After all the pre-tournament angst, England are almost there.

Two games, two wins. A place in the knockout stages is in sight for Steve Borthwick’s side, but a dogged win over Japan wasn’t without its faults.   

On a muggy night in Nice, the game was littered with handling errors and England left it late to come alive; three of their four tries came in the final 25 minutes and Joe Marchant’s bonus point-sealing score arrived with the clock in the red.   

Japan may have beaten Scotland and Ireland on their way to a home quarter-final four years ago, but they have since slid to 14th in the rankings and were expected to be seen off without much fuss.

That goal was achieved in the end, but England’s attack, which has averaged fewer than two tries per match this year, needed almost an hour to get going.

Their first tries of the tournament were scored as Lewis Ludlam and Courtney Lawes crossed – the latter thanks to a bizarre headed assist from Joe Marler – before Freddie Steward dotted down from a well-executed George Ford cross-kick and Marchant dove over late on.  

Borthwick will also be happy to see his side avoid any cards after a run of three reds in four games, with Billy Vunipola returning from suspension in Nice and captain Owen Farrell now available again. 

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But fans will hope to see a more complete 80 minutes from their team in the remaining Pool D encounters against Chile and Samoa.

The early signs were ominous for Japan. A knock-on from behind their own try line handed England a good attacking platform, and a subsequent offside offered a chance for English points – which they took amid a smattering of boos from fans hoping to see more ambition than a shot at the posts.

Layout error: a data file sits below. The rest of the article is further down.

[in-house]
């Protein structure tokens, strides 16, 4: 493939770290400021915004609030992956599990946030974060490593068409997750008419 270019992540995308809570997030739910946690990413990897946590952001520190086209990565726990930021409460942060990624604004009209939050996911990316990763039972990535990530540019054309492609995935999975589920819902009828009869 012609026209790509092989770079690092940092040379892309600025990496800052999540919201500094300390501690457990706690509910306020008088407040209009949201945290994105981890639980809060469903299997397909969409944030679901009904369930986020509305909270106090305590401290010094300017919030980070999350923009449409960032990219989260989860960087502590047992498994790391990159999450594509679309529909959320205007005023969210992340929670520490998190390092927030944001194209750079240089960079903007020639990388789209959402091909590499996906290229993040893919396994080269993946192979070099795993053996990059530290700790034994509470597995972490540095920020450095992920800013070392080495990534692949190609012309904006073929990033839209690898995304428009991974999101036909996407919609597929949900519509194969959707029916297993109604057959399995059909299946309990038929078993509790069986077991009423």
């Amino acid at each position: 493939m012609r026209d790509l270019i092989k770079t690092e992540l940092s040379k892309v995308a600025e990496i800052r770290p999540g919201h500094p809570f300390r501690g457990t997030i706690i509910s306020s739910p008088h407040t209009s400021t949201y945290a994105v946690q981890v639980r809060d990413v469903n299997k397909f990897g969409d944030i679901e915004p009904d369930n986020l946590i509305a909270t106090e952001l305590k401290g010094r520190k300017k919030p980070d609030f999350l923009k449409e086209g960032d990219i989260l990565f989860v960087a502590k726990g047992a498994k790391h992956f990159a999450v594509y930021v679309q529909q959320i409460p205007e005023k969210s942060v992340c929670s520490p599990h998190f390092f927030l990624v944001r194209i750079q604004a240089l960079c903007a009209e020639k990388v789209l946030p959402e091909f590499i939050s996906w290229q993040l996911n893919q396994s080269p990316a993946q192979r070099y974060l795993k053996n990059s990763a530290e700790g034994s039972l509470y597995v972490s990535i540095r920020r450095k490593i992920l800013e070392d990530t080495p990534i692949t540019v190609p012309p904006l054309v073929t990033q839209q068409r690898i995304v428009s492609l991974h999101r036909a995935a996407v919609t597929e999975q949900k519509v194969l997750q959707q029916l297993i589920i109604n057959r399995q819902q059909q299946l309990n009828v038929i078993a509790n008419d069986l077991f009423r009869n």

Japan couldn’t be criticised for lacking in adventurous spirit and earned their equalising penalty after going half the length of the pitch on the counter, before Rikiya Matsuda kicked them into a deserved lead after a period of territorial dominance.

It lasted only a moment, as a Japanese five-metre line-out malfunction left them defending on their line, from where Ludlam barged over.

Ford converted for a four-point lead, but more English indiscipline saw that reduce to one as Matsuda’s ice-cool start from the tee continued.

The biggest roar of the half arrived when England won a penalty and opted to go to the corner instead of taking three, but it was soon followed by a groan as Jamie George knocked on.

When another penalty was won two minutes later in a similar position, there was no question that Ford would go for goal to give his side a four-point lead at the break.

The first points of the second half went the way of the Brave Blossoms, again from the right boot of Matsuda, but England soon stretched their lead in unorthodox fashion.  

A pass slipped through English hands and hit Marler in the head, bouncing forward for Lawes to gather the loose ball and dot down under the posts.

There was now more verve and vigour to England’s game, as they showed more willingness to go wide and have a run, but the slippery ball was a continuous nuisance for both sides.

English fans were delighted when Ford’s cross-kick landed in the grateful hands of Steward for a dot-down, but they were denied a bonus point by heroic Japanese defence as the clock ticked down.

At the death, the Brave Blossoms were unable to repel the waves of blue shirts for a second time, and Marchant sprinted through to finish the job.